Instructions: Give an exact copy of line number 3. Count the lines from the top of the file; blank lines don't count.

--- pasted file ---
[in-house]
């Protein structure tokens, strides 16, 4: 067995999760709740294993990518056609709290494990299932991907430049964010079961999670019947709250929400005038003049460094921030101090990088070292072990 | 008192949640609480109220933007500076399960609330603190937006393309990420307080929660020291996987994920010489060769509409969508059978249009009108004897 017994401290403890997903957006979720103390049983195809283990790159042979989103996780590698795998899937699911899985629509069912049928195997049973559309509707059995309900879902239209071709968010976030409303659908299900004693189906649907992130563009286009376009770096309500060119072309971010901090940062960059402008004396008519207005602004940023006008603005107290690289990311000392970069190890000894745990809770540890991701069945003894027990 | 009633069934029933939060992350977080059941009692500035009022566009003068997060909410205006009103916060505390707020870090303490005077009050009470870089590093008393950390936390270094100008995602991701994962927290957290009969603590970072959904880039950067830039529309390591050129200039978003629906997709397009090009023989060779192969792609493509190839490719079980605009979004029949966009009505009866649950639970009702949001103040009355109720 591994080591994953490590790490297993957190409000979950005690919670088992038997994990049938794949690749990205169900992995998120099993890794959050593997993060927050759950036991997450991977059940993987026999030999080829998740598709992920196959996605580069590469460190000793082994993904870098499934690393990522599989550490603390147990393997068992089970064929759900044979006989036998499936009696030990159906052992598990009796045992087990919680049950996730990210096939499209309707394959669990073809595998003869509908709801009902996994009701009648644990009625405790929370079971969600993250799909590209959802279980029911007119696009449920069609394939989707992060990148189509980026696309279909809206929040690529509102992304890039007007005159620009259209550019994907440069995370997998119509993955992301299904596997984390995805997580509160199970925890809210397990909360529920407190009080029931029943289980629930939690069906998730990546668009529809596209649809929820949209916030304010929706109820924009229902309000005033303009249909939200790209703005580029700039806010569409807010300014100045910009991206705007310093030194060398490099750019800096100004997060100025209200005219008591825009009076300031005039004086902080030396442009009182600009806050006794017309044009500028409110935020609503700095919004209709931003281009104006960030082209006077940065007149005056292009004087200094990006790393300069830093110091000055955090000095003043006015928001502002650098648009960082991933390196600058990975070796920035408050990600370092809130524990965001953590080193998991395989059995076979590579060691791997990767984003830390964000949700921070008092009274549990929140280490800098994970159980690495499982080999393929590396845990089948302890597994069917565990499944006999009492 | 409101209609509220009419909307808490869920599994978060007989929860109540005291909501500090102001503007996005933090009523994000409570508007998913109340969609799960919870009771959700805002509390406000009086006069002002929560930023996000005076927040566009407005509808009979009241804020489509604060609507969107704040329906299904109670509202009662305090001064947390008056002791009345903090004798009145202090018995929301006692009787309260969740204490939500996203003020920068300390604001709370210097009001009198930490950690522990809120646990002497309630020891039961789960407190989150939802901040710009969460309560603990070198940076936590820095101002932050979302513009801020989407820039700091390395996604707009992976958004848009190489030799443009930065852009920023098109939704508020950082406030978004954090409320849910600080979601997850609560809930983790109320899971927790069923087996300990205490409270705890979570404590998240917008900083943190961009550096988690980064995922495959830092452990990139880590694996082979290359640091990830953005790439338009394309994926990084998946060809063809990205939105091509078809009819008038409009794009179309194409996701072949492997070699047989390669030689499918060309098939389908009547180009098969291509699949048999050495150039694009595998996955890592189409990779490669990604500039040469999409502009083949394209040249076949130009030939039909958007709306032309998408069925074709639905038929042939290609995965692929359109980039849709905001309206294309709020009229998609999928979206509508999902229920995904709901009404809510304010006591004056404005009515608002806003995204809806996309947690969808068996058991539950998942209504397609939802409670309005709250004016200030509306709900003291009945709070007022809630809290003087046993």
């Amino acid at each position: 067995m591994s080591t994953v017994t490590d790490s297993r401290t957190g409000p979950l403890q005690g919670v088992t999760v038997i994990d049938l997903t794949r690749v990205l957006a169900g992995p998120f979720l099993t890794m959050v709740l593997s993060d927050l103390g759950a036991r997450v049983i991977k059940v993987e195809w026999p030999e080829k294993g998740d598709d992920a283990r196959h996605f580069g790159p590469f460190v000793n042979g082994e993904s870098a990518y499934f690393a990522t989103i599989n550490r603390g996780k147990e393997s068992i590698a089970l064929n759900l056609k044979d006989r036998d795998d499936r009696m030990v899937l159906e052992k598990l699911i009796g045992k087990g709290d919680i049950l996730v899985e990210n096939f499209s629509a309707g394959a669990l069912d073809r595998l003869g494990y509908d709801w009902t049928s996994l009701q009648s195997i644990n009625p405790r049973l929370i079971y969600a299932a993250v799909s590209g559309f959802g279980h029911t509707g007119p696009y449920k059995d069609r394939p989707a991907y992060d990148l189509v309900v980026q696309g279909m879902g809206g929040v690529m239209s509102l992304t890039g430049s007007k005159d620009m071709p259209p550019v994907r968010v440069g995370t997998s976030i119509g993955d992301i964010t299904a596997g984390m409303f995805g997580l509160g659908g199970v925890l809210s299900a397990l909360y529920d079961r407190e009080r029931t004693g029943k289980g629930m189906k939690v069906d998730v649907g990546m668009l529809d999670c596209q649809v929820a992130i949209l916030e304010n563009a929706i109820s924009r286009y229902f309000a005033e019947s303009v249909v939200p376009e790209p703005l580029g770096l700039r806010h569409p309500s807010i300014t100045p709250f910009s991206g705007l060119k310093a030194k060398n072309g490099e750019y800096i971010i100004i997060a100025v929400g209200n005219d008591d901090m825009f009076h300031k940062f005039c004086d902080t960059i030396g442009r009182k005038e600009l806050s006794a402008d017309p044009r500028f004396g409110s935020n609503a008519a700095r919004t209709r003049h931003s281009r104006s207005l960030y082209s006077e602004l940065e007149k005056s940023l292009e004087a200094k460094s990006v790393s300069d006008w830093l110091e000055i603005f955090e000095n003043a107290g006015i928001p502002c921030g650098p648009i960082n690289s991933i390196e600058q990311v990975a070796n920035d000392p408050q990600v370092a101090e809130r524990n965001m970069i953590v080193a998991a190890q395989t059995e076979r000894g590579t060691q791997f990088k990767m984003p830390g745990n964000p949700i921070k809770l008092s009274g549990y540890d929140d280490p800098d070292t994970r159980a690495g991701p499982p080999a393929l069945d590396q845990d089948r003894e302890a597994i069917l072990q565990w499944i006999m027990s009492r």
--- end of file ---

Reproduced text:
């Amino acid at each position: 067995m591994s080591t994953v017994t490590d790490s297993r401290t957190g409000p979950l403890q005690g919670v088992t999760v038997i994990d049938l997903t794949r690749v990205l957006a169900g992995p998120f979720l099993t890794m959050v709740l593997s993060d927050l103390g759950a036991r997450v049983i991977k059940v993987e195809w026999p030999e080829k294993g998740d598709d992920a283990r196959h996605f580069g790159p590469f460190v000793n042979g082994e993904s870098a990518y499934f690393a990522t989103i599989n550490r603390g996780k147990e393997s068992i590698a089970l064929n759900l056609k044979d006989r036998d795998d499936r009696m030990v899937l159906e052992k598990l699911i009796g045992k087990g709290d919680i049950l996730v899985e990210n096939f499209s629509a309707g394959a669990l069912d073809r595998l003869g494990y509908d709801w009902t049928s996994l009701q009648s195997i644990n009625p405790r049973l929370i079971y969600a299932a993250v799909s590209g559309f959802g279980h029911t509707g007119p696009y449920k059995d069609r394939p989707a991907y992060d990148l189509v309900v980026q696309g279909m879902g809206g929040v690529m239209s509102l992304t890039g430049s007007k005159d620009m071709p259209p550019v994907r968010v440069g995370t997998s976030i119509g993955d992301i964010t299904a596997g984390m409303f995805g997580l509160g659908g199970v925890l809210s299900a397990l909360y529920d079961r407190e009080r029931t004693g029943k289980g629930m189906k939690v069906d998730v649907g990546m668009l529809d999670c596209q649809v929820a992130i949209l916030e304010n563009a929706i109820s924009r286009y229902f309000a005033e019947s303009v249909v939200p376009e790209p703005l580029g770096l700039r806010h569409p309500s807010i300014t100045p709250f910009s991206g705007l060119k310093a030194k060398n072309g490099e750019y800096i971010i100004i997060a100025v929400g209200n005219d008591d901090m825009f009076h300031k940062f005039c004086d902080t960059i030396g442009r009182k005038e600009l806050s006794a402008d017309p044009r500028f004396g409110s935020n609503a008519a700095r919004t209709r003049h931003s281009r104006s207005l960030y082209s006077e602004l940065e007149k005056s940023l292009e004087a200094k460094s990006v790393s300069d006008w830093l110091e000055i603005f955090e000095n003043a107290g006015i928001p502002c921030g650098p648009i960082n690289s991933i390196e600058q990311v990975a070796n920035d000392p408050q990600v370092a101090e809130r524990n965001m970069i953590v080193a998991a190890q395989t059995e076979r000894g590579t060691q791997f990088k990767m984003p830390g745990n964000p949700i921070k809770l008092s009274g549990y540890d929140d280490p800098d070292t994970r159980a690495g991701p499982p080999a393929l069945d590396q845990d089948r003894e302890a597994i069917l072990q565990w499944i006999m027990s009492r």